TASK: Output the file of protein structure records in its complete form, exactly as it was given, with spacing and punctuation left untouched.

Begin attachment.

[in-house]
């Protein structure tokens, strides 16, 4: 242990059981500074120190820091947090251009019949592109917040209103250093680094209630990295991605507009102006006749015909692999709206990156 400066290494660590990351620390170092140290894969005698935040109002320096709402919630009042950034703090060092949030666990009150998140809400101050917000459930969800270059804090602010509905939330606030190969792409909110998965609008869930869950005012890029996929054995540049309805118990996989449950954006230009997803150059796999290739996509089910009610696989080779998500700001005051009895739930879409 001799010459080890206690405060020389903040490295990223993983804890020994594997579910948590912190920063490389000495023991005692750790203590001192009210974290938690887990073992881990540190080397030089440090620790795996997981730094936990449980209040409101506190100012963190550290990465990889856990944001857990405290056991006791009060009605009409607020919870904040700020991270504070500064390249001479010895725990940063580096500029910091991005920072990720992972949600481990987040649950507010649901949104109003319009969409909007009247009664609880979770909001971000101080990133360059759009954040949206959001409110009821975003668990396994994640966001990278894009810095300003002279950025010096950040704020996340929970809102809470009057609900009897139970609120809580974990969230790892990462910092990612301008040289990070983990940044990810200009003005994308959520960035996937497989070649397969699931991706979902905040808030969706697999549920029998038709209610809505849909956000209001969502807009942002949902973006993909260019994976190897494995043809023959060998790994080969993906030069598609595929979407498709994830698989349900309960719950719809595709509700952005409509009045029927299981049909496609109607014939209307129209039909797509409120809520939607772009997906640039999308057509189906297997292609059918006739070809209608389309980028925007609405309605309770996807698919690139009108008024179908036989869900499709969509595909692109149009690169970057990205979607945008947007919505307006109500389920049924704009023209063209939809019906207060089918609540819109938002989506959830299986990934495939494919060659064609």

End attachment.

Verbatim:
[in-house]
């Protein structure tokens, strides 16, 4: 242990059981500074120190820091947090251009019949592109917040209103250093680094209630990295991605507009102006006749015909692999709206990156 400066290494660590990351620390170092140290894969005698935040109002320096709402919630009042950034703090060092949030666990009150998140809400101050917000459930969800270059804090602010509905939330606030190969792409909110998965609008869930869950005012890029996929054995540049309805118990996989449950954006230009997803150059796999290739996509089910009610696989080779998500700001005051009895739930879409 001799010459080890206690405060020389903040490295990223993983804890020994594997579910948590912190920063490389000495023991005692750790203590001192009210974290938690887990073992881990540190080397030089440090620790795996997981730094936990449980209040409101506190100012963190550290990465990889856990944001857990405290056991006791009060009605009409607020919870904040700020991270504070500064390249001479010895725990940063580096500029910091991005920072990720992972949600481990987040649950507010649901949104109003319009969409909007009247009664609880979770909001971000101080990133360059759009954040949206959001409110009821975003668990396994994640966001990278894009810095300003002279950025010096950040704020996340929970809102809470009057609900009897139970609120809580974990969230790892990462910092990612301008040289990070983990940044990810200009003005994308959520960035996937497989070649397969699931991706979902905040808030969706697999549920029998038709209610809505849909956000209001969502807009942002949902973006993909260019994976190897494995043809023959060998790994080969993906030069598609595929979407498709994830698989349900309960719950719809595709509700952005409509009045029927299981049909496609109607014939209307129209039909797509409120809520939607772009997906640039999308057509189906297997292609059918006739070809209608389309980028925007609405309605309770996807698919690139009108008024179908036989869900499709969509595909692109149009690169970057990205979607945008947007919505307006109500389920049924704009023209063209939809019906207060089918609540819109938002989506959830299986990934495939494919060659064609």